Pennsylvania State Universities See Largest Enrollment Drop In Decades
By Justin Heinze of Patch.com
Pennsylvania’s state university education system saw a historic drop in enrollment this school year, according to statistics released this week, with student numbers falling to their lowest point in more than 20 years.
There are presently 93,704 students enrolled in the state’s 14 universities, more than 2,000 less than last year and marking the 11th straight year of net enrollment decline across the state.
The 2021-22 numbers are about more than just the pandemic, as the drop this year was not markedly different than it has been in the past several years.
Some of the state’s 14 universities saw declining enrollment, but others actually saw increases, ranging from the state’s two smallest schools, Cheyney and Mansfield, seeing minuscule increases of 5 and 129, respectively, to larger schools like West Chester holding steady with an increase of 28.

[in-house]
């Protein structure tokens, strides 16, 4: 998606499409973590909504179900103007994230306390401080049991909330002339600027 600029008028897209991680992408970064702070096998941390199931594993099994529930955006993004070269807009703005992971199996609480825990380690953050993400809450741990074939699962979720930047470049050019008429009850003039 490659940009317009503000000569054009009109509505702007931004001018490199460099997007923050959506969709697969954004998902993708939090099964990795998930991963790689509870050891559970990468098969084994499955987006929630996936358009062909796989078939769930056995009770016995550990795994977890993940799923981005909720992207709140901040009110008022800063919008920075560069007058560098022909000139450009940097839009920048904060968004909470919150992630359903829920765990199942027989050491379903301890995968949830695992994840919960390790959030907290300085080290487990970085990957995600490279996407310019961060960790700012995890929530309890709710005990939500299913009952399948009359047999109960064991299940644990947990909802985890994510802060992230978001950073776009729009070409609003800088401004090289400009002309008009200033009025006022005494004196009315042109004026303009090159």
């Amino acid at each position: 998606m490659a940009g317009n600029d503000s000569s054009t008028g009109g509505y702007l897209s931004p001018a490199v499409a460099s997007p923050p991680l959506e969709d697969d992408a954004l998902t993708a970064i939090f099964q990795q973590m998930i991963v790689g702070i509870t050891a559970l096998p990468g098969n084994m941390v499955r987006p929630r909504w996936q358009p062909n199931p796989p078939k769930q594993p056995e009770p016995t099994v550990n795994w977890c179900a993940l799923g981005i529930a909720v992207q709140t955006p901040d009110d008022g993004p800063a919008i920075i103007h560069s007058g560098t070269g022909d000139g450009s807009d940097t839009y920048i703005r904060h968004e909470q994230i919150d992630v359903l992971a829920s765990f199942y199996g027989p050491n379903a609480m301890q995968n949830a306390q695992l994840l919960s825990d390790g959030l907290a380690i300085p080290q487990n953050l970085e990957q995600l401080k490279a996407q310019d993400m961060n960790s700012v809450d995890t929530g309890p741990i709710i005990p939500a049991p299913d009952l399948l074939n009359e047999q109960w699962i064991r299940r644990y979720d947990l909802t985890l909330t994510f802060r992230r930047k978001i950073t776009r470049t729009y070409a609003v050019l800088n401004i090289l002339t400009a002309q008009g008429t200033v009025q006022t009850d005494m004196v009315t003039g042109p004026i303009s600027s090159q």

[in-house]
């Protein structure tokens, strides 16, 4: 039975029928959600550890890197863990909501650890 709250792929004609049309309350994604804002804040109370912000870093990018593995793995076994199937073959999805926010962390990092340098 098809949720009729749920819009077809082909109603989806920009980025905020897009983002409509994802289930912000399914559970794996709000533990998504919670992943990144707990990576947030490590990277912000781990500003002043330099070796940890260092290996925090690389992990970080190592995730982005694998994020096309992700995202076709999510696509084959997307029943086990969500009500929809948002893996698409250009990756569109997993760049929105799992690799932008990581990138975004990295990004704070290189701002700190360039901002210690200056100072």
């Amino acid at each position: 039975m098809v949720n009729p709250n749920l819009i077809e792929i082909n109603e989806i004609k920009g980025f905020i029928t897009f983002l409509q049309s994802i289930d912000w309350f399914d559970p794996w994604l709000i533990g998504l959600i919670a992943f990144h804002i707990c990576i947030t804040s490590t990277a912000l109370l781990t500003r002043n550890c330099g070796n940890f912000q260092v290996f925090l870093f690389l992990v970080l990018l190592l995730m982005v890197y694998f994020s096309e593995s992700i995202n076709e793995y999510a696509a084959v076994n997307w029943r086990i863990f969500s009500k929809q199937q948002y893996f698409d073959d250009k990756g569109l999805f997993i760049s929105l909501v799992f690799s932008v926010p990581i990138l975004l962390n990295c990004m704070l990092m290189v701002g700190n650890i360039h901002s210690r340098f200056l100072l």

But the largest state school, Indiana University of Pennsylvania, saw a decline of more than 600 enrollees from 2020-21. Edinboro lost 126; Bloomsburg lost 259.
Not since 1989 have overall enrollment numbers been so low, the statistics from the Pennsylvania State System of Higher Education indicate.
In previous blog posts on the subject, System Chancellor Dan Greenstein has pointed to “the pandemic (as) an accelerant into hyperdrive” of a pattern which pre-existed 2020. Specifically, he points to “instructional modality, regional location, available student services, and credentialing type” as things changing the nature of student needs and driving current trends.
“Responding to these shifts, universities and colleges across the country will undoubtedly accelerate the pace of transformation, even where responses are intended as short-term expediencies to navigate a hyper-competitive market for student enrollments,” Greenstein writes.
It’s also unclear the extent of the impact of the state’s plan to consolidate six of its universities may have on enrollment.
The proposal calls for California, Clarion and Edinboro to integrate in the western part of the state; Bloomsburg, Lock Haven and Mansfield would combine in the eastern portion. The plan has sparked controversy and criticism, and at least one state senator has asked for a two-year moratorium on implementing it.